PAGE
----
You need to test this by seeing what your local Citizens Advice Bureau says on the subject – Search for your local CAB

  32. What a pain this is…last winter we went to visit parents at Christmas and freezer bit of fridge freezer (Zanussi, less than 2 years old) obv not worked as food not frozen, grrrrr. This year, same thing again, double grrrr as got 2 small children and I like to freeze meals for them…along with all the usual suspects. We have a very small kitchen so moving it is not an option, sorry, its in a cold utility room…would putting one of those electric fan heaters make it work? I can afford to bin another load of food…

    Thanks!

  33. Kirstie: If the freezer is defrosting because it’s too cold and has this design “fault” then raising the temperature will stop it happening. The electric heater is going to cost you though if you need to run it all the time when it gets cold. Obviously you would need some form of heating with a thermostat.

    Alternatively you could consider claiming that the fridge freezer is not fit for the purpose it was bought for because it defrosts when the weather gets very cold and you have only installed it in your home. You have up to 5 or 6 years to make a claim EU 2 year guarantee. Sale of Goods Act gives us 6 years to claim for faulty appliances

    However, it’s highly unlikely any retailer will accept this and will just fob you off. You would need to be prepared to take them to the small claims court.

  34. I only wish I found this site a few weeks ago. We have had the same problem and we only bought the fridge freezer on 23/12/09. It is less that 3 weeks old and tried the mis selling line but got nowhere. I can’t get down the CAB until February but I am not expecting any joy. Like many people we were replacing a freezer which broke down. We now have a fridge freezer that can be used as a cupboard for nearly half the year! We are annoyed but there seems to be nothing that can be done.

  35. Hello Andy: there isn’t anything in this article or comments saying nothing can be done, only that the chances are you’ll meet resistance if you try to claim it’s not fit for purpose but that doesn’t mean they are right. Trying to claim it’s a design fault is unlikely to succeed because manufacturers will say they are not designed to run in a garage, but as most retailers know (or should know) that people do put them in garages, and that people don’t know they can’t, they surely have a duty of care to advise customers to buy a different fridge freezer unaffected by the issue if they plan to run it in a garage.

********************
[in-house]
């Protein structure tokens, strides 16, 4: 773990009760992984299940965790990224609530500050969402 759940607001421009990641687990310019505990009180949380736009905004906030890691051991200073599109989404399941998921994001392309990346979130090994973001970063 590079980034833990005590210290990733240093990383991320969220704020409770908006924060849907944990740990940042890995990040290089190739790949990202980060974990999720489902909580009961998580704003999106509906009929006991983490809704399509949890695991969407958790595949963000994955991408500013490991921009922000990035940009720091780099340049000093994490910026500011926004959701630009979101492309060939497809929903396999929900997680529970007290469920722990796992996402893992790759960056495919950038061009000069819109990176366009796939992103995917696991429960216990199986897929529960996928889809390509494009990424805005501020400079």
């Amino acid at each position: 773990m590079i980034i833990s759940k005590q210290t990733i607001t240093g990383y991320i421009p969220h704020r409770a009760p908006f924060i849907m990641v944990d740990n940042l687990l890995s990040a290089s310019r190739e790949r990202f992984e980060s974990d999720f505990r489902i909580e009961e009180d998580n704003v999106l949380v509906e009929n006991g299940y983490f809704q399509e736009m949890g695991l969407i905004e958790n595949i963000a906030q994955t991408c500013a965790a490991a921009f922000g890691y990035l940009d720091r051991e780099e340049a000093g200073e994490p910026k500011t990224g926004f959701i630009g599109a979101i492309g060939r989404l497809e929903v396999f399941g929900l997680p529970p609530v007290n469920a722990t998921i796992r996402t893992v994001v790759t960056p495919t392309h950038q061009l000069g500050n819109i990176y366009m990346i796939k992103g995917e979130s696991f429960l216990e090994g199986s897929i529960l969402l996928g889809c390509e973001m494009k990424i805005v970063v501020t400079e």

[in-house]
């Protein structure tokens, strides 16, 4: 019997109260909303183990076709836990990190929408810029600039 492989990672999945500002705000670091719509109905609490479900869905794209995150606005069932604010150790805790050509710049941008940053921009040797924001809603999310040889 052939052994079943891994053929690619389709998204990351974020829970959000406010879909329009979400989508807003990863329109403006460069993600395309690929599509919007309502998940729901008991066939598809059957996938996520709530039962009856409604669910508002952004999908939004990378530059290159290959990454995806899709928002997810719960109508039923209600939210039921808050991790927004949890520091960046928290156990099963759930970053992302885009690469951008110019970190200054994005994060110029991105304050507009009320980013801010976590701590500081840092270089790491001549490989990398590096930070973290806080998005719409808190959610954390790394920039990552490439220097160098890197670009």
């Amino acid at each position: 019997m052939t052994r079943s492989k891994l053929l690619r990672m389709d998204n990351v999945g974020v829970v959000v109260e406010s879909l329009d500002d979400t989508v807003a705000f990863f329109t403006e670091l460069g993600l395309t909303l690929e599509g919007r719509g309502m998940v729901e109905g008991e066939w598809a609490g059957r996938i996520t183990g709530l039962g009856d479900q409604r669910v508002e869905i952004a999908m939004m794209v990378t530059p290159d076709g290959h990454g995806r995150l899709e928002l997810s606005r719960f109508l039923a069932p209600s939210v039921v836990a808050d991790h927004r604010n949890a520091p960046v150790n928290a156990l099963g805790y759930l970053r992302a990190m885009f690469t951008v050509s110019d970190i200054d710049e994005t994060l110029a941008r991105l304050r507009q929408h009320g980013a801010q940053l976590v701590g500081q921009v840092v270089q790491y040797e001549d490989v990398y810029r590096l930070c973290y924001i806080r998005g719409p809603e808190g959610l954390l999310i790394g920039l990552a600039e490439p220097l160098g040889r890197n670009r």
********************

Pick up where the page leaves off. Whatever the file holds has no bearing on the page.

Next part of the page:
If the sales person didn’t ask you if you were going to install it in a garage or advise you it must only be sited in a kitchen then I believe they are mis-selling this type of fridge-freezer if only out of ignorance. Whilst ever the thousands of people this affects just accept it they will continue.

    The simple fact is that many people put these appliances in a garage. All the big retailers know this very well because their engineers get called out all the time in winter for this problem. If the service departments haven’t told the retail departments to stop selling these affected appliances to customers wishing to site them in a garage they are being negligent in my opinion.

    Anyone with common sense can see that this is a proper issue affecting many people, and the retailers need to stop selling this type of fridge freezer to people wanting to use them in garages so they need to ask all potential customers where they plan to put the appliance. They never will until they start getting enough people refusing to accept it’s their fault and/or taking them to the small claims court.